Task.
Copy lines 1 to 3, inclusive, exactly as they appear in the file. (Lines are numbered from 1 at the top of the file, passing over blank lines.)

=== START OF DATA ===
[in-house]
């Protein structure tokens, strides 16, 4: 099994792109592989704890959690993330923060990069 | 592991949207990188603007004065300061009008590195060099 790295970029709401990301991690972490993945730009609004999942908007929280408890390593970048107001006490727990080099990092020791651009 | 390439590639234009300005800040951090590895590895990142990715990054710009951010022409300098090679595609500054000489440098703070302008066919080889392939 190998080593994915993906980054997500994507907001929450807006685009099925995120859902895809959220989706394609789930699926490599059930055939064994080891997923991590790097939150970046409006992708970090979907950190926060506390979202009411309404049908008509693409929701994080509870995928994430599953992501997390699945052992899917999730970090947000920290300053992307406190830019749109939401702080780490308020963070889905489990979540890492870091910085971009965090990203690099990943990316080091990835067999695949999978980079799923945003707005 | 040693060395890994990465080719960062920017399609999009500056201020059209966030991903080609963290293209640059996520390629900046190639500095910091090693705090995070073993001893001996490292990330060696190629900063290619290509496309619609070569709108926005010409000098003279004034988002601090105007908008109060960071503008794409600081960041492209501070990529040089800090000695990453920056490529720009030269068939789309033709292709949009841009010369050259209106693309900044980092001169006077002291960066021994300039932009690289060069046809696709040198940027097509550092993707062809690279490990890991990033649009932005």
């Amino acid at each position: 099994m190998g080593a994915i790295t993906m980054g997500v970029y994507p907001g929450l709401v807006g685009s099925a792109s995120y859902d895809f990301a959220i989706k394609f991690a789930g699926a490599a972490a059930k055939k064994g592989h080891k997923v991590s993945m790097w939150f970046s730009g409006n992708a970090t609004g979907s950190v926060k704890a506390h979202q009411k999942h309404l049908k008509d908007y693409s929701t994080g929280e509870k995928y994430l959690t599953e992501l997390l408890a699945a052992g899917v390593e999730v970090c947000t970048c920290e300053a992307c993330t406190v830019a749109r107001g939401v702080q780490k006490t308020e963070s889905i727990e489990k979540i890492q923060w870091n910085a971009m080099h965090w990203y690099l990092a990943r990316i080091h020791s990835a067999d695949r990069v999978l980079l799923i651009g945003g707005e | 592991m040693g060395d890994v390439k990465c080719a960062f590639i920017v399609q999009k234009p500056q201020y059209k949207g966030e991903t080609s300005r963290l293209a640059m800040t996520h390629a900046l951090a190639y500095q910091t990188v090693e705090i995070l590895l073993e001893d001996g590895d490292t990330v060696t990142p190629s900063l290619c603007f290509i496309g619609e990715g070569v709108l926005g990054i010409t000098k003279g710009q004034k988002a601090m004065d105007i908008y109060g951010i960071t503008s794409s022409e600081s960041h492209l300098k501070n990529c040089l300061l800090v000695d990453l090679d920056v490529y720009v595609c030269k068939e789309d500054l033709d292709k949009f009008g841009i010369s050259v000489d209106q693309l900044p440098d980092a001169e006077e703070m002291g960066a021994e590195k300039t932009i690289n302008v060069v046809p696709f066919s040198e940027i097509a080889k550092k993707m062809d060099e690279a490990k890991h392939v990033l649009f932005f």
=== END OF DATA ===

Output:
[in-house]
């Protein structure tokens, strides 16, 4: 099994792109592989704890959690993330923060990069 | 592991949207990188603007004065300061009008590195060099 790295970029709401990301991690972490993945730009609004999942908007929280408890390593970048107001006490727990080099990092020791651009 | 390439590639234009300005800040951090590895590895990142990715990054710009951010022409300098090679595609500054000489440098703070302008066919080889392939 190998080593994915993906980054997500994507907001929450807006685009099925995120859902895809959220989706394609789930699926490599059930055939064994080891997923991590790097939150970046409006992708970090979907950190926060506390979202009411309404049908008509693409929701994080509870995928994430599953992501997390699945052992899917999730970090947000920290300053992307406190830019749109939401702080780490308020963070889905489990979540890492870091910085971009965090990203690099990943990316080091990835067999695949999978980079799923945003707005 | 040693060395890994990465080719960062920017399609999009500056201020059209966030991903080609963290293209640059996520390629900046190639500095910091090693705090995070073993001893001996490292990330060696190629900063290619290509496309619609070569709108926005010409000098003279004034988002601090105007908008109060960071503008794409600081960041492209501070990529040089800090000695990453920056490529720009030269068939789309033709292709949009841009010369050259209106693309900044980092001169006077002291960066021994300039932009690289060069046809696709040198940027097509550092993707062809690279490990890991990033649009932005």
């Amino acid at each position: 099994m190998g080593a994915i790295t993906m980054g997500v970029y994507p907001g929450l709401v807006g685009s099925a792109s995120y859902d895809f990301a959220i989706k394609f991690a789930g699926a490599a972490a059930k055939k064994g592989h080891k997923v991590s993945m790097w939150f970046s730009g409006n992708a970090t609004g979907s950190v926060k704890a506390h979202q009411k999942h309404l049908k008509d908007y693409s929701t994080g929280e509870k995928y994430l959690t599953e992501l997390l408890a699945a052992g899917v390593e999730v970090c947000t970048c920290e300053a992307c993330t406190v830019a749109r107001g939401v702080q780490k006490t308020e963070s889905i727990e489990k979540i890492q923060w870091n910085a971009m080099h965090w990203y690099l990092a990943r990316i080091h020791s990835a067999d695949r990069v999978l980079l799923i651009g945003g707005e | 592991m040693g060395d890994v390439k990465c080719a960062f590639i920017v399609q999009k234009p500056q201020y059209k949207g966030e991903t080609s300005r963290l293209a640059m800040t996520h390629a900046l951090a190639y500095q910091t990188v090693e705090i995070l590895l073993e001893d001996g590895d490292t990330v060696t990142p190629s900063l290619c603007f290509i496309g619609e990715g070569v709108l926005g990054i010409t000098k003279g710009q004034k988002a601090m004065d105007i908008y109060g951010i960071t503008s794409s022409e600081s960041h492209l300098k501070n990529c040089l300061l800090v000695d990453l090679d920056v490529y720009v595609c030269k068939e789309d500054l033709d292709k949009f009008g841009i010369s050259v000489d209106q693309l900044p440098d980092a001169e006077e703070m002291g960066a021994e590195k300039t932009i690289n302008v060069v046809p696709f066919s040198e940027i097509a080889k550092k993707m062809d060099e690279a490990k890991h392939v990033l649009f932005f």